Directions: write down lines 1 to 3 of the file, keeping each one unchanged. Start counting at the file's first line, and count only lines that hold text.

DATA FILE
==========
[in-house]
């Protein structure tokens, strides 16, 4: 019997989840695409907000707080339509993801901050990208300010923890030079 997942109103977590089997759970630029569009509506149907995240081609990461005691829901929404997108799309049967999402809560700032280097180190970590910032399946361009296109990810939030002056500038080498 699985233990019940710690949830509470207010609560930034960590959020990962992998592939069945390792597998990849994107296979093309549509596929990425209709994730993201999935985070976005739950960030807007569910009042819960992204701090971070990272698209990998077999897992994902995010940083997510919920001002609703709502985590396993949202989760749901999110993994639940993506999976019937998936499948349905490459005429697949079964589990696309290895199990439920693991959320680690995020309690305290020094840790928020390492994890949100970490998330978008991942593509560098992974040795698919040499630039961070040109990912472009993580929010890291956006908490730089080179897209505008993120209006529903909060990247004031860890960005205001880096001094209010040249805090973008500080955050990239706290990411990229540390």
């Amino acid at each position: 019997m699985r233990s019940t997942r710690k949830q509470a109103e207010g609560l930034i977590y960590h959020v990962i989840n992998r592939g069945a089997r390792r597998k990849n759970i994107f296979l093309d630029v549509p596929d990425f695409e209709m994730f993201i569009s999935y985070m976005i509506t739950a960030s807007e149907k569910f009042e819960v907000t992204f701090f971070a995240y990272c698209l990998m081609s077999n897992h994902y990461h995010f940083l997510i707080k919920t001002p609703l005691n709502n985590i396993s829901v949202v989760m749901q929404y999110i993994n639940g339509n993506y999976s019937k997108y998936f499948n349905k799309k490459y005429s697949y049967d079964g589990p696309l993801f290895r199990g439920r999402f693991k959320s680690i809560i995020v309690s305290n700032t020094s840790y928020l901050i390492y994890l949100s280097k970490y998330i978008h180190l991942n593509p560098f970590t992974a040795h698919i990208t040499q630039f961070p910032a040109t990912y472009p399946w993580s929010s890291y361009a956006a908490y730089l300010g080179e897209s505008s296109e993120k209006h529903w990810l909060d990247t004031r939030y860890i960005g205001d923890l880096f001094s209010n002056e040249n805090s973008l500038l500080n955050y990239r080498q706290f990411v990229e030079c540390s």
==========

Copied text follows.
[in-house]
């Protein structure tokens, strides 16, 4: 019997989840695409907000707080339509993801901050990208300010923890030079 997942109103977590089997759970630029569009509506149907995240081609990461005691829901929404997108799309049967999402809560700032280097180190970590910032399946361009296109990810939030002056500038080498 699985233990019940710690949830509470207010609560930034960590959020990962992998592939069945390792597998990849994107296979093309549509596929990425209709994730993201999935985070976005739950960030807007569910009042819960992204701090971070990272698209990998077999897992994902995010940083997510919920001002609703709502985590396993949202989760749901999110993994639940993506999976019937998936499948349905490459005429697949079964589990696309290895199990439920693991959320680690995020309690305290020094840790928020390492994890949100970490998330978008991942593509560098992974040795698919040499630039961070040109990912472009993580929010890291956006908490730089080179897209505008993120209006529903909060990247004031860890960005205001880096001094209010040249805090973008500080955050990239706290990411990229540390």
């Amino acid at each position: 019997m699985r233990s019940t997942r710690k949830q509470a109103e207010g609560l930034i977590y960590h959020v990962i989840n992998r592939g069945a089997r390792r597998k990849n759970i994107f296979l093309d630029v549509p596929d990425f695409e209709m994730f993201i569009s999935y985070m976005i509506t739950a960030s807007e149907k569910f009042e819960v907000t992204f701090f971070a995240y990272c698209l990998m081609s077999n897992h994902y990461h995010f940083l997510i707080k919920t001002p609703l005691n709502n985590i396993s829901v949202v989760m749901q929404y999110i993994n639940g339509n993506y999976s019937k997108y998936f499948n349905k799309k490459y005429s697949y049967d079964g589990p696309l993801f290895r199990g439920r999402f693991k959320s680690i809560i995020v309690s305290n700032t020094s840790y928020l901050i390492y994890l949100s280097k970490y998330i978008h180190l991942n593509p560098f970590t992974a040795h698919i990208t040499q630039f961070p910032a040109t990912y472009p399946w993580s929010s890291y361009a956006a908490y730089l300010g080179e897209s505008s296109e993120k209006h529903w990810l909060d990247t004031r939030y860890i960005g205001d923890l880096f001094s209010n002056e040249n805090s973008l500038l500080n955050y990239r080498q706290f990411v990229e030079c540390s």